Sunday, July 25, 2010

Wylie, Random House Dispute Heats Up

Reprinted with permission of Publishers Weekly 


Thursday's news that the Wylie Agency was getting into the publishing business, through a Kindle-only project called Odyssey Editions, reverberated throughout the industry yesterday, turned CEOs to blog and ultimately ended with Random House declaring it would no longer do business with the powerful literary agency.

After news broke that the Wylie Agency would be releasing Kindle editions of titles by a handful of its clients--backlist titles that had never appeared in digital form by Salman Rushdie, John Updike, Philip Roth, and Norman Mailer are among the 20 titles Odyssey Editions is launching with--Random House, which claimed it didn't know about Wylie's new business, issued two statements. The publisher, which disputes the notion an author or estate holds the digital right to titles it has under contract that were acquired before e-books existed, said it contacted Amazon questioning whether Wylie can offer these digital editions to the retailer.
Later in the day, Random upped the ante saying that it would be pulling its business from Wylie. The publisher issued a statement saying that the agency's decision to sell e-books exclusively to Amazon, sets the firm up as a competitor and that the house "will not be entering into any new English-language business agreements with the Wylie Agency until this situation is resolved.”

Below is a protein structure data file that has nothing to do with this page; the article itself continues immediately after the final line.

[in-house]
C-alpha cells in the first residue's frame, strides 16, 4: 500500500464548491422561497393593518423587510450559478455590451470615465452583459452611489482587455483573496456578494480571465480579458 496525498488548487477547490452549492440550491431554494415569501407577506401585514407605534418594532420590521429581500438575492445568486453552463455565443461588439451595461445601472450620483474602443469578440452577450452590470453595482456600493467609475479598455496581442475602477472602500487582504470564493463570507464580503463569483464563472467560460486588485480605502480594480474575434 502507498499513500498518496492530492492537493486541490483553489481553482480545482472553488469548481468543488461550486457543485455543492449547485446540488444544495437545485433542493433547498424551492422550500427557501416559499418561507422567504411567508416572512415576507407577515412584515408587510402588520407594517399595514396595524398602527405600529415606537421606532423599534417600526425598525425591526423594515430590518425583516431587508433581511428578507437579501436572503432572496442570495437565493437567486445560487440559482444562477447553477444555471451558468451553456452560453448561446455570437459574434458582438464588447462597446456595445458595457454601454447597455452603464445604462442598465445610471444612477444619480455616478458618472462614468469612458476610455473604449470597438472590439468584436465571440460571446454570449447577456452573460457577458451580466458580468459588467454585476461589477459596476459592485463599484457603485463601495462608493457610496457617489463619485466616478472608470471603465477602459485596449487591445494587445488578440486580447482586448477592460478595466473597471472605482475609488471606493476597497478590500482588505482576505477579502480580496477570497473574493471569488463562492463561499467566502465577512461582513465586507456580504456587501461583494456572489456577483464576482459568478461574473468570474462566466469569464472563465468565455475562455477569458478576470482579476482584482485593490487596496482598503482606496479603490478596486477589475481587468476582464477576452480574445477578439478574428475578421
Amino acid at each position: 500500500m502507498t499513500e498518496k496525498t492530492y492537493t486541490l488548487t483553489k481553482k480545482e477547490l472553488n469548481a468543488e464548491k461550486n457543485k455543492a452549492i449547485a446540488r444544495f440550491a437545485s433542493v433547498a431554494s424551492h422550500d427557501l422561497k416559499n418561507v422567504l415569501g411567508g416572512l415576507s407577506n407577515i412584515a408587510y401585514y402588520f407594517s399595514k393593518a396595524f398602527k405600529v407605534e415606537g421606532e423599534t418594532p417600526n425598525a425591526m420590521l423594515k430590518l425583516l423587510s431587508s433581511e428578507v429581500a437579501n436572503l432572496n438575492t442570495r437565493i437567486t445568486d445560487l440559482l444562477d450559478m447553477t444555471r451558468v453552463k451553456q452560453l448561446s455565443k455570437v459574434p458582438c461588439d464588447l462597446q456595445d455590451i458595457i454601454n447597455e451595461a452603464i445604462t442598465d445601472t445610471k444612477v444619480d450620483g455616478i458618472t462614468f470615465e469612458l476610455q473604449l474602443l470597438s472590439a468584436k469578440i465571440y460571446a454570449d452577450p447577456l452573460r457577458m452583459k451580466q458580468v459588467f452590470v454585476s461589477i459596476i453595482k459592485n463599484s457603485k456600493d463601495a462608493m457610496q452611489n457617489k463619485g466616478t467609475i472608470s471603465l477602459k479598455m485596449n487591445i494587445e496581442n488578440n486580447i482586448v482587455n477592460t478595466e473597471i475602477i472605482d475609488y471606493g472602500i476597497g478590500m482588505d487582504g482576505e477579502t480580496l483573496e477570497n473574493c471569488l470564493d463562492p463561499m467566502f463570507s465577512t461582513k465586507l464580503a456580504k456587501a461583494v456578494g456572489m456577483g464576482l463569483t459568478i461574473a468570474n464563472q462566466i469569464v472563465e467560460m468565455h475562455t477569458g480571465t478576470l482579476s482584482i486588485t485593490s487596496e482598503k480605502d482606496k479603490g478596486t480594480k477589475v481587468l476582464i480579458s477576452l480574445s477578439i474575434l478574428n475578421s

Macmillan CEO John Sargent weighed in on the issue, calling Wylie out in a blog post less for his decision to become a publisher than for selling titles through only one retailer. Sargent wrote: "Combining the functions of agent and publisher raises serious issues that I feel strongly about, but if Andrew wants to attempt to disintermediate publishers, that is his right. ... I am appalled, however, that Andrew has chosen to give his list exclusively to a single retailer." Sargent went on to say that Wylie's deal with Amazon, while good for the retailer, was "an extraordinarily bad deal for writers, illustrators, publishers, other booksellers, and for anyone who believes that books should be as widely available as possible."
Random has also cited exclusivity as one of the major problems it has with the deal. In a statement issued this morning, RH spokesperson Stuart Applebaum said: "We have received communications from upset retailers large and small. who have worked mightily over the years to sell the print editions of the Random  House authors affected by the Wylie announcement. They are feeling demotivated to continue to sell these authors with the same vigor if they are being denied the opportunity to sell their e-books. That's bad for our authors, their agent, and their publisher."

For his part, Wylie, who the Times said was "taken by surprise" by Random's move, told the paper he would need to "think about it a little bit,” before responding.